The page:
In a previous blog post I showed how to order a set of variables by a statistic. After reshaping data, you can create a graph that contains box plots for many variables. Ordering the variables by some statistic (mean, median, variance,...) helps to differentiate and distinguish the variables.

You can use this as an exploratory technique. Suppose that you are given a new set of data that has 100 variables. Before you begin to analyze these variables, it is useful to visualize their distributions. Are the data normal or skewed? Are there outliers for some variables? You could use PROC UNIVARIATE to create 100 histograms and 100 sets of descriptive statistics, but it would be tedious to slog through hundreds of pages of outputs, and difficult to use the histograms to compare the variables.

In contrast, you can fit 100 box plots on a single graph. The resulting graph enables you to see all 100 distributions at a glance and to compare the distributions to each other. If the variables are measured on vastly different scales, you might want to standardize the variables so that the box plots are comparable in scale.

### Creating 100 variables

As an example, I will simulate 100 variables with 1,000 observations in each variable. The following SAS/IML statements loop over each column of a matrix X. The SAMPLE function randomly chooses a distribution (normal, lognormal, exponential, or uniform) for the data in the column. I use the RANDFUN function to generate the data for each column. The 100 variables are then written to a SAS data set and given the names X1–X100.

```/* create 100 variables with random data from a set of distributions */ proc iml; N = 1000; p = 100; distrib = {"Normal" "Lognormal" "Exponential" "Uniform"}; call randseed(1);   /* each column of X is from a random distribution */ X = j(N,p); do i = 1 to p; X[,i] = randfun(N, sample(distrib,1)); end;   varNames = "x1":("x"+strip(char(p))); create ManyVars from X[colname=varNames]; append from X; close; quit;```

### Visualizing the 100 distributions

Suppose that you are asked to visualize the distributions in the ManyVars data set. Previously I showed how to use Base SAS to standardize the variables, reshape the data, and create the box plots. The following statement show how to implement the technique by using SAS/IML software. For no particular reason, I order these variables by the third quartile, rather than by the median:

```proc iml; use ManyVars; read all var _NUM_ into X[colname=varNames]; close ManyVars; N = nrow(X);   MinX = X[><, ]; MaxX = X[<>, ]; X = (X-MinX)/ (MaxX-MinX); /* standardize vars into [0,1] */ call qntl(q3, X, 0.75); /* compute 3rd quartile */   r = rank(q3); /* sort variables by that statistic */ temp = X; X[,r] = temp; temp = varNames; varNames[,r] = temp;   _Value_ = shapecol(X,0,1); /* convert from wide form to long form */ varName = shapecol(repeat(varNames, N),0,1);   title "Variables ordered by Q3"; /* plot the distributions */ ods graphics / width =2400 height=600; call box(_Value_) category=varName other="xaxis discreteorder=data display=(nolabel);";```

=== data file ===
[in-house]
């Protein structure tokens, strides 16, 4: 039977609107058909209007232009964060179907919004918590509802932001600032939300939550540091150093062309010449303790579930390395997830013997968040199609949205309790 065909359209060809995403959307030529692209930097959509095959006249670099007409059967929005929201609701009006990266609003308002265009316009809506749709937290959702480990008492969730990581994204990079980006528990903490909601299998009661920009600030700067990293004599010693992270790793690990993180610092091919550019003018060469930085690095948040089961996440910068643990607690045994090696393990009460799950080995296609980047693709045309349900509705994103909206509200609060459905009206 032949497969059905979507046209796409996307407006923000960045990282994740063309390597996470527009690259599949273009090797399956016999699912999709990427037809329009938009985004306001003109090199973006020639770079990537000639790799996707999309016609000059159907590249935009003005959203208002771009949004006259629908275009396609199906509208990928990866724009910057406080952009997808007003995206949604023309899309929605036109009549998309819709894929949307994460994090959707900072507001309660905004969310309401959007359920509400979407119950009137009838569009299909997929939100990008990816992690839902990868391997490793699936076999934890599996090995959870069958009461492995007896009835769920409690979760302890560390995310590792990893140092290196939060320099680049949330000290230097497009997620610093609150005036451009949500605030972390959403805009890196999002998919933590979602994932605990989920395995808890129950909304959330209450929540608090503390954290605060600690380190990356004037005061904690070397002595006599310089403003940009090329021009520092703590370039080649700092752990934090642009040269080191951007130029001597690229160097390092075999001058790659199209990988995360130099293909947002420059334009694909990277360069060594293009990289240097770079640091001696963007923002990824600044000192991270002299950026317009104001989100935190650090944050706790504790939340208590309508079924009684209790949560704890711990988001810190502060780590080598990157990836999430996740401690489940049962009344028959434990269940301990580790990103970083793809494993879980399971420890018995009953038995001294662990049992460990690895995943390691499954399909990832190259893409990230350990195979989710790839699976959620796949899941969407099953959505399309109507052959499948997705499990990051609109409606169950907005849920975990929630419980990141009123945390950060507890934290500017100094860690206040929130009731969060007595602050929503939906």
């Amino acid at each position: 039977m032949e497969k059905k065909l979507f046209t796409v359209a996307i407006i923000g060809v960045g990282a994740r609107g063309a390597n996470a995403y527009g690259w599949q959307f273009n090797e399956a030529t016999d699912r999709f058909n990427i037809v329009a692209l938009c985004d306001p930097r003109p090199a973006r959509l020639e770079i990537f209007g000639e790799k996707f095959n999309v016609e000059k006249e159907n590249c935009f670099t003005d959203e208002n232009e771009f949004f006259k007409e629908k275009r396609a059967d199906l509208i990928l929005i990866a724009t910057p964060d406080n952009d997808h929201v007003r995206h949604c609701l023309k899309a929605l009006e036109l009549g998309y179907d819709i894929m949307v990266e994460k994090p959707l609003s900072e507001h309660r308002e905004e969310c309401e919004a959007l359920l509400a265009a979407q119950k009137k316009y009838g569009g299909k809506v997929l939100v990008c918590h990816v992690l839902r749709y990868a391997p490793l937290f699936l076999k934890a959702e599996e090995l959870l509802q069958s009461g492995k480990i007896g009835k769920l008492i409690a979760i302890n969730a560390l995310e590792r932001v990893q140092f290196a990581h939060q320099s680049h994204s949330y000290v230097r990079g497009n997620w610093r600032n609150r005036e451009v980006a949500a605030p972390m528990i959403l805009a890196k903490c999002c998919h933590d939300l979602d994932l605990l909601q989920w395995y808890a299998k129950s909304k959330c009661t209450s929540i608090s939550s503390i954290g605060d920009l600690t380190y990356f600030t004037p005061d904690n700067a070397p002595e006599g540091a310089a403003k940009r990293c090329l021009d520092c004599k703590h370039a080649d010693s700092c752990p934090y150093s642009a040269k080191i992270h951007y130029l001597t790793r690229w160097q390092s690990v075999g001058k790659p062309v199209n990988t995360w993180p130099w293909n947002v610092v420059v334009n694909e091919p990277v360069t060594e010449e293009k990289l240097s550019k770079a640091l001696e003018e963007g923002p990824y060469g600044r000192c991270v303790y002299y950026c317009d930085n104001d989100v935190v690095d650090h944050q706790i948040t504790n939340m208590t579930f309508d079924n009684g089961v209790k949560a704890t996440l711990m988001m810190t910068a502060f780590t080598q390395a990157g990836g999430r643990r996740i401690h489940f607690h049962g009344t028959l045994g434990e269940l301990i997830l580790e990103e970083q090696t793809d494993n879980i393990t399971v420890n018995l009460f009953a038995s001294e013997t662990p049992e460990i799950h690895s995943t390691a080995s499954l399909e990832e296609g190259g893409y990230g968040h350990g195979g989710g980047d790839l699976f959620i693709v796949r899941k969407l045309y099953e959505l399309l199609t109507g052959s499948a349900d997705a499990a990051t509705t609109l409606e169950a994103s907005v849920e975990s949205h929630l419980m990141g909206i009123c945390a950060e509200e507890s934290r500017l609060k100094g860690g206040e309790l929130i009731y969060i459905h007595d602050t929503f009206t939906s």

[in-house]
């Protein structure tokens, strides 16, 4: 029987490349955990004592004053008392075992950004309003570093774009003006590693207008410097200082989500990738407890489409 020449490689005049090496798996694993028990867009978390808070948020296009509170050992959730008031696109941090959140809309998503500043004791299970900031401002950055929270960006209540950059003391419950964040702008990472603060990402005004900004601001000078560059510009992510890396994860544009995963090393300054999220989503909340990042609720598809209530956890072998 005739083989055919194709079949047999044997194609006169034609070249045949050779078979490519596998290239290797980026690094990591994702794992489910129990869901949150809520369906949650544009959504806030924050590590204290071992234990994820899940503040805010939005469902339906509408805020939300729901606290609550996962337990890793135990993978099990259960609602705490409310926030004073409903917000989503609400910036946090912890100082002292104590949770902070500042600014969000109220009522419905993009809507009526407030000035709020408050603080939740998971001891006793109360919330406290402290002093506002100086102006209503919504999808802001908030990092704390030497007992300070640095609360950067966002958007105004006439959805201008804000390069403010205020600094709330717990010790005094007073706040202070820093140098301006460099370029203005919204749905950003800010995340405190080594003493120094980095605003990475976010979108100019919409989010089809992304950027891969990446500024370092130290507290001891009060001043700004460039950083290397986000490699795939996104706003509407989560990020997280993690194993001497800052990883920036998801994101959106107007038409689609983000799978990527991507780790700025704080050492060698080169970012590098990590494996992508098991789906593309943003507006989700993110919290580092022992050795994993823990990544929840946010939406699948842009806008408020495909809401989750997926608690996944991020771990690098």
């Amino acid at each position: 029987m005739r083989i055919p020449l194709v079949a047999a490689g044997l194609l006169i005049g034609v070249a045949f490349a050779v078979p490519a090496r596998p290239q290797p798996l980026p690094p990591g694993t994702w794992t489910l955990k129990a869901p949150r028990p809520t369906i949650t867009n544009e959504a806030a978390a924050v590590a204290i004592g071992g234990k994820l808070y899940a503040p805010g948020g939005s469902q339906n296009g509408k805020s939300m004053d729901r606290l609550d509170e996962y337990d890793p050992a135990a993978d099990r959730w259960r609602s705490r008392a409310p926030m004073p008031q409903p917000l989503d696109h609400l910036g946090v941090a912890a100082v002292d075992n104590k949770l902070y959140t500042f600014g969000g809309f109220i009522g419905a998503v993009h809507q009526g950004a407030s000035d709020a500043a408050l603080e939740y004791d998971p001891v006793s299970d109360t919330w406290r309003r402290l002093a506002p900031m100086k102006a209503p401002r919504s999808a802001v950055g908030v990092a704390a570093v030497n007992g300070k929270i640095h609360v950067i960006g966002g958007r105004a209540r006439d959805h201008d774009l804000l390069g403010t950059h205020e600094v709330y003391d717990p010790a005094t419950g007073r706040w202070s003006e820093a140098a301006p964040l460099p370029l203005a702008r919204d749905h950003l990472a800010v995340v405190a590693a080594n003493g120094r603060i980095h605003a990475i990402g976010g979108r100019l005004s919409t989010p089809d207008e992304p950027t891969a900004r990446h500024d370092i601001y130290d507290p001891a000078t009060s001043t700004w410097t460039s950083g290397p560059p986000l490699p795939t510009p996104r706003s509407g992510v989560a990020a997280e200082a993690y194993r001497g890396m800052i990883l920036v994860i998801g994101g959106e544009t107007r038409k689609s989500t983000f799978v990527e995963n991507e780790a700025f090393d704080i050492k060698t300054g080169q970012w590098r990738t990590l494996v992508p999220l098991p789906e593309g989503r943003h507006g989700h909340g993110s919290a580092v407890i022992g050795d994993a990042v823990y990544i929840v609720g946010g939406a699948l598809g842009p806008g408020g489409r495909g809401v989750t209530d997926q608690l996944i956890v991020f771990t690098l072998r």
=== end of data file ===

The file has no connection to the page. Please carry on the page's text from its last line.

The result is shown above; click to enlarge. You can see the four different distributional shapes, although you have to look closely to differentiate the lognormal variables (which end with variable X83) and the exponential variables (which begin with variable X41). The changes in shape between the normal data (X69) and the uniform data (X99) are apparent. Also, notice that the skewed distributions have mean larger than the median, whereas for the symmetric distributions the sample means and the medians are approximately equal. The graph provides a quick-and-dirty view of the data, which is always useful when you encounter new data.

I standardized the variables into the interval [0,1], but other standardizations are possible. For example, to standardize the variable to mean zero and unit variance, use the statement X = (X-mean(X))/ std(X).

The SAS/IML program is remarkable for its compactness, especially when compared to the Base SAS implementation. Three statements are used to standardize the data, but I could have inlined the computations into a single statement. One statement is used to compute the quantiles. Reordering the variables is accomplished by using "the rank trick". The SHAPECOL function makes it easy to convert the data from wide form to long form. Finally, the BOX call makes it easy to create the box plot without even leaving the SAS/IML environment. These statements could be easily encapsulated into a single SAS/IML module that could be reused to visualize other data sets.

I think the visualization technique is powerful, although it is certainly not a panacea. When confronted with new data, this technique can help you to quickly learn about the distribution of the variables.

What do you think? Would you use this visualization as one step in an exploratory analysis? What are some of the strengths and weaknesses of this technique? Leave a comment.

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Distinguished Researcher in Computational Statistics

Rick Wicklin, PhD, is a distinguished researcher in computational statistics at SAS and is a principal developer of SAS/IML software. His areas of expertise include computational statistics, simulation, statistical graphics, and modern methods in statistical data analysis. Rick is author of the books Statistical Programming with SAS/IML Software and Simulating Data with SAS.